Last week I received a review copy of the second edition of Bob Emiliani’s Shingo Prize winning Better Thinking, Better Results. I’ve always considered that book to be one of the top two or three lean books, as it tells the story of a very successful lean enterprise transformation at Wiremold. The executives at Wiremold, led by Art Byrne, understood that lean was not just about continuous improvement, but also required respect for people. That understanding let them create incredible lean excellence, with rather amazing and inspiring financial results. As Bob writes in the preface to the second edition,
Both "continuous improvement" and "respect for people" must be practiced, not just "continuous improvement" as is normally the case. Art Byrne and his management team understood this… and they thought deeply about what they were doing and its implications on employees, customers, suppliers, investors, and the communities in which they operated. Most executives don’t do that.
Unfortunately the "respect for people" principle is difficult to understand and apply, and the interplay between "continuous improvement" and "respect for people" is even more difficult to understand. For example, can you describe how andon lights, takt time, or standardized work relate to and support the "respect for people" principle for each of the following stakeholders: employees, suppliers, customers, investors, and the community? If not, then you have a lot more to learn about Lean management. We all do.
There have been several updates to the text to clarify the compelling story of Wiremold’s lean transformation. However I found the most riveting part to be the "Update to the Second Edition" at the end of the book, where Bob describes what happens after 2001. Unfortunately this is not a good story, but still one that holds some lessons. Basically the Legrand company acquired Wiremold and forced old-style batch and queue manufacturing back into the company.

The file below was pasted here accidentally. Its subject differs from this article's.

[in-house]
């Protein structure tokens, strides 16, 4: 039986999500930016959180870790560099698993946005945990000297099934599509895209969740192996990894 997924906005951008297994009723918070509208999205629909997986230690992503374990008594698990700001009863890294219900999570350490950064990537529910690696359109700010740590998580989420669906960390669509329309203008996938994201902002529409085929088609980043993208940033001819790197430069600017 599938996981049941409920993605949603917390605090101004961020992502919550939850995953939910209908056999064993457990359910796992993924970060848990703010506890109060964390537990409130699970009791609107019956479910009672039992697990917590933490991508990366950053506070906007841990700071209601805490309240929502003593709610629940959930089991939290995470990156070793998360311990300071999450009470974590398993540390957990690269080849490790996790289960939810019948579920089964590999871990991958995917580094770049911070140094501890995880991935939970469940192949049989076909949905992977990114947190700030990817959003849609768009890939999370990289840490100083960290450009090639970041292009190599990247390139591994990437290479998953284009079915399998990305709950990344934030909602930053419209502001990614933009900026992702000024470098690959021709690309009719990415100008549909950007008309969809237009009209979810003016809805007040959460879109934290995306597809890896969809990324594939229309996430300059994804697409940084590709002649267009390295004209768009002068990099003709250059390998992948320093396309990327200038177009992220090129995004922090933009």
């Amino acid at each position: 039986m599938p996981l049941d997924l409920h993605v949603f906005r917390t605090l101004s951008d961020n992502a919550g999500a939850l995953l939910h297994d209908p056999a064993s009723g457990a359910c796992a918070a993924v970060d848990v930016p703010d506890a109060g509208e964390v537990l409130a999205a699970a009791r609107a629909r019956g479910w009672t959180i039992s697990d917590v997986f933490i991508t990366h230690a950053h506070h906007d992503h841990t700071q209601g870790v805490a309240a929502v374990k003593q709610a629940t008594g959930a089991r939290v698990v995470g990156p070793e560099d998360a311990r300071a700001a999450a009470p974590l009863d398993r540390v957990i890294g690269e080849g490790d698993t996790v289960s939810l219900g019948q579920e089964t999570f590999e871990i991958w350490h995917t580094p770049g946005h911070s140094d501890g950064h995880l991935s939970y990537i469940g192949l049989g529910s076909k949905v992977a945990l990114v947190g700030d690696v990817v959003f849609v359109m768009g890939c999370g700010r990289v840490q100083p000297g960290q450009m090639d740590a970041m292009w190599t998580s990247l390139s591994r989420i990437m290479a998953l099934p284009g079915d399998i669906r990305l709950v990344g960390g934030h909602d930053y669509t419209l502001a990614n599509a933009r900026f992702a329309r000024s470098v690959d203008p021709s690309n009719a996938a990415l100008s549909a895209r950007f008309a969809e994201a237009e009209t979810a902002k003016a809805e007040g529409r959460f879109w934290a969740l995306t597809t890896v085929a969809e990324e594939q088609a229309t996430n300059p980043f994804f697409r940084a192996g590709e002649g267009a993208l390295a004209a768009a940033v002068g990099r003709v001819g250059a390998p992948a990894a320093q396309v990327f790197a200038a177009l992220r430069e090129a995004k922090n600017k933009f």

Legrand managers did not bother to learn about Lean and did not heed Art or Orry Fiume’s advice to apply Lean management across the corporation. Instead they found reasons not to do Lean – basically, "we’re different" – and Wiremold quickly backslid. In fact, Legrand management seemed to actively dismantle almost everything that Art and his management team and people of Wiremold accomplished.
Bob Emiliani then goes into considerable detail describing how this happened. The final chapter was written only last year.
In January of 2006, a standard-cost software system was installed at Wiremold, adding headcount to the finance function and thus completing the return to batch-and-queue thinking and management. Lean management at Wiremold was extinguished just three years after Art and Orry’s retirements.
Call me a softy, but the thought of a leading example of lean excellence being destroyed in just three years hit me hard. Think about what many of you are going through with your transformations. It is very difficult. It impacts everyone, takes effort to change thinking, and eventually creates immense personal and financial satisfaction. All gone. I emailed Bob to share some of my thoughts, and he was kind enough to respond with some observations.
It was personally very painful for Wirmeold people to go backwards. So, yes, it is sad what happened to Wiremold… but not from the perspective of Legrand management. They did what they were trained to do. I tried to write about what happened in a dispassionate clinical fashion, and just focus on the facts. I think doing it this way helps make it more educational (useful) for practitioners and provides accurate documentation of Lean history. Wiremold’s story should help us be more vigilant and install countermeasures to prevent this from happening in the future.
And perhaps that hints at the lesson. We like to think of lean manufacturing and lean enterprise as being strong and robust, especially when they are fully-developed. But here we have an example of just how fragile and tenuous lean can be. The results of Wiremold’s efforts were very visible, especially on the bottom line of financial reports. The people were among the most passionate and knowledgeable of lean in the world. Yet that wasn’t enough. Confronted with a traditional batch thinking, traditional accounting methods, and traditional people and leadership, tradition won. How do we change that? How can we make lean more robust and durable? Education? I don’t know.
I encourage you to pick up the second edition of Better Thinking, Better Results. The original story is an inspiring roadmap to lean, and the Update at the end may leave you tearful. At a minimum it will make you think. Better.